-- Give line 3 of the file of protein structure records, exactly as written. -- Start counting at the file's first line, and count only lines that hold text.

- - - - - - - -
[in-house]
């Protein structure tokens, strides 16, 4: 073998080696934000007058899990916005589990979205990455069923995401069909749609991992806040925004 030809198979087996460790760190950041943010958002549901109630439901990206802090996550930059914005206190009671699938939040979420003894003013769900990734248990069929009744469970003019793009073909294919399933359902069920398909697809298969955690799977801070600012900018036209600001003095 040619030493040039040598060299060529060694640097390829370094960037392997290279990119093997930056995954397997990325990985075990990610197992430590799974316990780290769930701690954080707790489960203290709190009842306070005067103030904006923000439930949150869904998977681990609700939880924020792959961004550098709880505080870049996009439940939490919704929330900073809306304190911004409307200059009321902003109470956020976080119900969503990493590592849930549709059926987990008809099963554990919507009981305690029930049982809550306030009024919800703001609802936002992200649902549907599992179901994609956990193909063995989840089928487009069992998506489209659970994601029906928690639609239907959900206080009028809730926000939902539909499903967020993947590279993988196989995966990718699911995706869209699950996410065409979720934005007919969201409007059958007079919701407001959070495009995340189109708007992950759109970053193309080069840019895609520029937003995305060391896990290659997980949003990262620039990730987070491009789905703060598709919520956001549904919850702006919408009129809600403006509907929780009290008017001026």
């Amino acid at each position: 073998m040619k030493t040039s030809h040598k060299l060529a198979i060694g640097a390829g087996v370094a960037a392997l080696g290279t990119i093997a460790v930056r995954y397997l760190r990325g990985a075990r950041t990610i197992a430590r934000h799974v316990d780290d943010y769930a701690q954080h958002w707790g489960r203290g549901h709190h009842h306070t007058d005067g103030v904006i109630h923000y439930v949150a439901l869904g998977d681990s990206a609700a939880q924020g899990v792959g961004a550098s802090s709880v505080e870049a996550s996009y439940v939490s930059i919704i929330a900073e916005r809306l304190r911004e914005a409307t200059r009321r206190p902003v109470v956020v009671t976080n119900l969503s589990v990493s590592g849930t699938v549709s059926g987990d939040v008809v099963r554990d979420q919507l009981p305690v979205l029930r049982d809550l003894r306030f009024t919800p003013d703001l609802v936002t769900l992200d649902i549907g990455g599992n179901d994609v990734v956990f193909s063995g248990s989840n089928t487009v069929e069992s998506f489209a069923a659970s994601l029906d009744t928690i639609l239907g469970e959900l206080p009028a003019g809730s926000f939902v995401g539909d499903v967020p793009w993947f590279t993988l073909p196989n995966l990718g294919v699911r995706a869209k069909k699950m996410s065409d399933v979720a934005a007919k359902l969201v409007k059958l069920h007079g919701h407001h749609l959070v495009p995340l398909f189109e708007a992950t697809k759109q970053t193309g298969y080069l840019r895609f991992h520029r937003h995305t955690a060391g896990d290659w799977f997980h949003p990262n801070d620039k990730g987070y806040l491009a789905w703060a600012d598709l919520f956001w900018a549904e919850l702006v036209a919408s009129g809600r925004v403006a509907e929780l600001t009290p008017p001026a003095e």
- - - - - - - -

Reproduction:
């Amino acid at each position: 073998m040619k030493t040039s030809h040598k060299l060529a198979i060694g640097a390829g087996v370094a960037a392997l080696g290279t990119i093997a460790v930056r995954y397997l760190r990325g990985a075990r950041t990610i197992a430590r934000h799974v316990d780290d943010y769930a701690q954080h958002w707790g489960r203290g549901h709190h009842h306070t007058d005067g103030v904006i109630h923000y439930v949150a439901l869904g998977d681990s990206a609700a939880q924020g899990v792959g961004a550098s802090s709880v505080e870049a996550s996009y439940v939490s930059i919704i929330a900073e916005r809306l304190r911004e914005a409307t200059r009321r206190p902003v109470v956020v009671t976080n119900l969503s589990v990493s590592g849930t699938v549709s059926g987990d939040v008809v099963r554990d979420q919507l009981p305690v979205l029930r049982d809550l003894r306030f009024t919800p003013d703001l609802v936002t769900l992200d649902i549907g990455g599992n179901d994609v990734v956990f193909s063995g248990s989840n089928t487009v069929e069992s998506f489209a069923a659970s994601l029906d009744t928690i639609l239907g469970e959900l206080p009028a003019g809730s926000f939902v995401g539909d499903v967020p793009w993947f590279t993988l073909p196989n995966l990718g294919v699911r995706a869209k069909k699950m996410s065409d399933v979720a934005a007919k359902l969201v409007k059958l069920h007079g919701h407001h749609l959070v495009p995340l398909f189109e708007a992950t697809k759109q970053t193309g298969y080069l840019r895609f991992h520029r937003h995305t955690a060391g896990d290659w799977f997980h949003p990262n801070d620039k990730g987070y806040l491009a789905w703060a600012d598709l919520f956001w900018a549904e919850l702006v036209a919408s009129g809600r925004v403006a509907e929780l600001t009290p008017p001026a003095e």